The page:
Family disagreementThe stresses of farm and family life may lead to multiple scenarios that can give rise to family disagreements. Where a disagreement is regarding who is entitled to what piece of land, the court can be asked to step in under TOLATA to make a determination.Following a disagreement, there might be a need for families to farm their own sections of what was once a family farm.
Family breakdown Where family tensions become irreparable, a clean break between family members is the only way forward. In these situations, the aggrieved party may make an application to the court to determine a division of the farm under TOLATA.Often there are multigenerational famers living on one holding, making it inextricably difficult to amicably divide assets or provide the financial means of assisting an aggrieved party to leave the farm.

In determining an application, the court will consider a wide variety of factors:

  • Whether the property is still needed by the parties as a family home;
  • Whether the property is required to provide accommodation for the duration of a co-owner's life or their surviving partner;
  • Whether the property is required until a specific event occurs;
  • Whether the property is needed for the benefit of children following a family breakdown;
  • Whether the property is needed to allow a business to continue;
  • Whether there has been misconduct by a person applying to the court for sale;
  • The circumstances surrounding the beneficiaries including age, mental capacity, frailty or suitability to live in the premises;
  • The intentions of the parties, especially if there is a written agreement;
  • If a request for sale is brought forth by a creditor; and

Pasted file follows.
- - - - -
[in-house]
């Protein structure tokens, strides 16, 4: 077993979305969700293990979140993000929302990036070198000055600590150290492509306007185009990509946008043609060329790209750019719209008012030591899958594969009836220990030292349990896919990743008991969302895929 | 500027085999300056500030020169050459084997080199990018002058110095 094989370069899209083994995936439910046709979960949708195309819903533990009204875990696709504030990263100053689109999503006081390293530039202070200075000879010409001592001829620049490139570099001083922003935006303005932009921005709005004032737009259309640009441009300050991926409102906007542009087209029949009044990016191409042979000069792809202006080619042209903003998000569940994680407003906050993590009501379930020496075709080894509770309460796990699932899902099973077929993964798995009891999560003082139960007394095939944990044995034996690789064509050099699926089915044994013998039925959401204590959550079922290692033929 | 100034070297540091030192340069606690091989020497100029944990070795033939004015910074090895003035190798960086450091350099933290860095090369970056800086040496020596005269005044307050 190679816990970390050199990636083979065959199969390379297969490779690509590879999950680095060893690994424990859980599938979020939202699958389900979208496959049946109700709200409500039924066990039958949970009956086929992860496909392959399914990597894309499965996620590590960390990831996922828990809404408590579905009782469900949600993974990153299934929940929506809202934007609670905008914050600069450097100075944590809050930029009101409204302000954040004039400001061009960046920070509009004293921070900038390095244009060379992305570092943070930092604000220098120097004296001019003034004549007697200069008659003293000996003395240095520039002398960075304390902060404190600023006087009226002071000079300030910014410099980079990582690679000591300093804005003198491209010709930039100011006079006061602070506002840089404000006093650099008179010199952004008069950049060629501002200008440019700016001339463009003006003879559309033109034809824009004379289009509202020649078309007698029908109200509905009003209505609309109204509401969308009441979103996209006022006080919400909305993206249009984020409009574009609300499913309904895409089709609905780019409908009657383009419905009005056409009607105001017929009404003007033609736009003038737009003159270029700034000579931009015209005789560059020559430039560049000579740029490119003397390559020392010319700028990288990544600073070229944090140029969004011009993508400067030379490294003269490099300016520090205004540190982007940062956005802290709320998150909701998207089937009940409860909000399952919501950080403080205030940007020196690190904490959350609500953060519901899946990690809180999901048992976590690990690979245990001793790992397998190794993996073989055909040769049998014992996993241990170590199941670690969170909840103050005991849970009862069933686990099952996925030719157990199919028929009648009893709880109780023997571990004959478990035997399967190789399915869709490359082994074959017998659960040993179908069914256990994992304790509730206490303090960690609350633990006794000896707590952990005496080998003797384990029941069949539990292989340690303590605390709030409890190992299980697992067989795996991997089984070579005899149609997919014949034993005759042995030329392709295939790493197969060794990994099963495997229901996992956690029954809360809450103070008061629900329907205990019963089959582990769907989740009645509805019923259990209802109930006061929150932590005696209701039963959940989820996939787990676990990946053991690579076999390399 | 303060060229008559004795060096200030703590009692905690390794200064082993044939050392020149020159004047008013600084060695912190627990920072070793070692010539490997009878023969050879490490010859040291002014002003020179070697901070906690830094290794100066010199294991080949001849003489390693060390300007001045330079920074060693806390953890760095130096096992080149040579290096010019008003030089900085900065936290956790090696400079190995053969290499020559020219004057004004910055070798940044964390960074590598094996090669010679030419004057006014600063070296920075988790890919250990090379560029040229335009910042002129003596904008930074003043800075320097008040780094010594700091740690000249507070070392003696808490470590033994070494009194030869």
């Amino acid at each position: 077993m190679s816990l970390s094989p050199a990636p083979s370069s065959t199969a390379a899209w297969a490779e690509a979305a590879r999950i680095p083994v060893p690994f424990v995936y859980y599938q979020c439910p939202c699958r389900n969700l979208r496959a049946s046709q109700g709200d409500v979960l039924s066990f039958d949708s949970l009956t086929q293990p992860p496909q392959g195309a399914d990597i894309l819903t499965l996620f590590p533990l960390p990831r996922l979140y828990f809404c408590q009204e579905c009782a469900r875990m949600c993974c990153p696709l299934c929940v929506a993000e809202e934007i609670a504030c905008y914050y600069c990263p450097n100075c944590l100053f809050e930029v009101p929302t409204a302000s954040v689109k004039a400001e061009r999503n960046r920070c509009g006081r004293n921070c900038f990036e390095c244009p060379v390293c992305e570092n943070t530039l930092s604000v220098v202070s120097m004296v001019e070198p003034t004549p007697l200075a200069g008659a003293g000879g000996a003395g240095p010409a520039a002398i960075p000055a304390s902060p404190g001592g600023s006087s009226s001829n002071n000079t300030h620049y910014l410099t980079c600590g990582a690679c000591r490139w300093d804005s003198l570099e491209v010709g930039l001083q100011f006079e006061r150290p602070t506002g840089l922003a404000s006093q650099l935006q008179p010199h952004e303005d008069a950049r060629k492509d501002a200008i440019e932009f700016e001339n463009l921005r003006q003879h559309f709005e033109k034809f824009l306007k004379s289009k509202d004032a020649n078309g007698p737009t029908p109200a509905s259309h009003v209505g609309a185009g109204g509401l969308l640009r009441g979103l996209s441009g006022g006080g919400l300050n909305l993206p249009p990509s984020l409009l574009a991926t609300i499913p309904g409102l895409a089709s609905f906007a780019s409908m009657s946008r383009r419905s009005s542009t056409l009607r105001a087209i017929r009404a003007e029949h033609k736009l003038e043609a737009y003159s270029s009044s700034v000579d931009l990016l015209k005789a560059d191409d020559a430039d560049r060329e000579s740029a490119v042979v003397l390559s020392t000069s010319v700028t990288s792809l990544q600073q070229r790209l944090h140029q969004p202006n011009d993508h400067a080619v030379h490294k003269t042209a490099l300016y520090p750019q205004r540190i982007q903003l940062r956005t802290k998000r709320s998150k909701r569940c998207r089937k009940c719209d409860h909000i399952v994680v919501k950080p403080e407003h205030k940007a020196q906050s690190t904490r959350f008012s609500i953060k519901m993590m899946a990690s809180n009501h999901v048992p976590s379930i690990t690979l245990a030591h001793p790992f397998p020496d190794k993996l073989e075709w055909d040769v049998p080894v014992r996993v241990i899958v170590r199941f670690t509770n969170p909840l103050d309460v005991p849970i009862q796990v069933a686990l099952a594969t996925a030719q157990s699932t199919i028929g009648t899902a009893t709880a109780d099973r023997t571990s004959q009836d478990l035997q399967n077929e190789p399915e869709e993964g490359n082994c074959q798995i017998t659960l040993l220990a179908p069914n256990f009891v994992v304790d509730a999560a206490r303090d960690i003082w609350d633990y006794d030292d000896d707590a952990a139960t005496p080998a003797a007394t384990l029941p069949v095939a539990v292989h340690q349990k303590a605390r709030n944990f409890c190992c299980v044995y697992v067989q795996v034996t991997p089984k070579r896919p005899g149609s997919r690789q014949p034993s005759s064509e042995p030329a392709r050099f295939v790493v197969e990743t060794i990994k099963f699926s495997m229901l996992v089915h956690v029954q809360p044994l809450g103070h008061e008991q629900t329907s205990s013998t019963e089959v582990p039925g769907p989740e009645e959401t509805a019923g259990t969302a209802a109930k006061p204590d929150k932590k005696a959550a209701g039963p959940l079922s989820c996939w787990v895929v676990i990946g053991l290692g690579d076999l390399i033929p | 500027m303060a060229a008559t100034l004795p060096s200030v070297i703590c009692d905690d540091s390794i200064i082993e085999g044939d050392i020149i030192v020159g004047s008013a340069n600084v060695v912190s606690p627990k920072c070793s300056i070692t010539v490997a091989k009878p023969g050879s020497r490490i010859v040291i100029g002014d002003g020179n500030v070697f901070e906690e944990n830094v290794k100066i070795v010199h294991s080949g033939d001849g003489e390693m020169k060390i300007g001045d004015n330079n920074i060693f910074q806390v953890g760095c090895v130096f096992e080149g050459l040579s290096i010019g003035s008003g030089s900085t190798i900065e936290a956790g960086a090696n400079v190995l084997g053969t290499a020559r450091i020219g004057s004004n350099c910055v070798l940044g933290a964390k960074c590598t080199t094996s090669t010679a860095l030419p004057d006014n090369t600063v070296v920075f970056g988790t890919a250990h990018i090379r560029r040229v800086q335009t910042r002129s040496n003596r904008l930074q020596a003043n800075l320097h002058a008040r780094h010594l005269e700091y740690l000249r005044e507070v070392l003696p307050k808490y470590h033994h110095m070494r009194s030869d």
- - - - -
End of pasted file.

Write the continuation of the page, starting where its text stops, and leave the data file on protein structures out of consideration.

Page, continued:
• Whether one co-owner is declared bankrupt.

Are there alternatives to court?

It is very expensive and time consuming to litigate and we would always try and resolve matters before court proceedings are issued. Going to court is a last resort. There are different ways in which disputes can be resolved without recourse to the court, three of which are detailed below:

  1. Negotiation where the claimant and defendant's legal representatives will try and settle the dispute on behalf of their clients.
  1. Mediation where a qualified mediator will be instructed to help facilitate the resolution of the dispute. This is helpful where relationships have become irreparable.
  1. Arbitration where a specialised third party will be appointed to make a decision that will be binding on all parties to the dispute.

How can we help?

There are a number of steps that we can assist with that can avoid TOLATA disputes, such as, preparing deeds of trust for co-owned land, preparing extensive Partnership Agreements and Cohabitation Agreements. In the event that these methods are unsuccessful, and a dispute does occur, we can advise on all aspects of TOLATA court claims.

Key take away points:

With the above in mind, our top tips are:

  1. Prevention is better than the cure - don't be afraid to discuss these issues as a family. If you don’t think ownership of the farm is clear currently, or that it could become confused when it is passed to the next generation, it is better to have a discussion about it in advance;
  2. Well drafted Wills, Partnership Agreements, Declarations of Trust and Cohabitation Agreements are key in avoiding disputes. Make sure you have the right documents to assist if a dispute arises or if a sale of land needs to be considered; and
  3. Disputes over jointly owned land are complex. Contrasting views and opinions can lead to costly court proceedings. The most cost-effective methods of resolving the dispute would be to engage in one of the above forms of alternative dispute resolution. A court claim should really be considered as a last resort. The costs involved can quickly become significant and effectively erode the equity in the land in dispute.

Our podcast

Jointly owned property in the rural sector has been a recent topic of discussion in our Experts in the Field podcast, hosted by Edward Venmore and Rose Westwood from our Farm, Estates and Rural Land Team and Georgia Day from our Family Team. This article sets out some of the points discussed in the episode, listen to it in full below.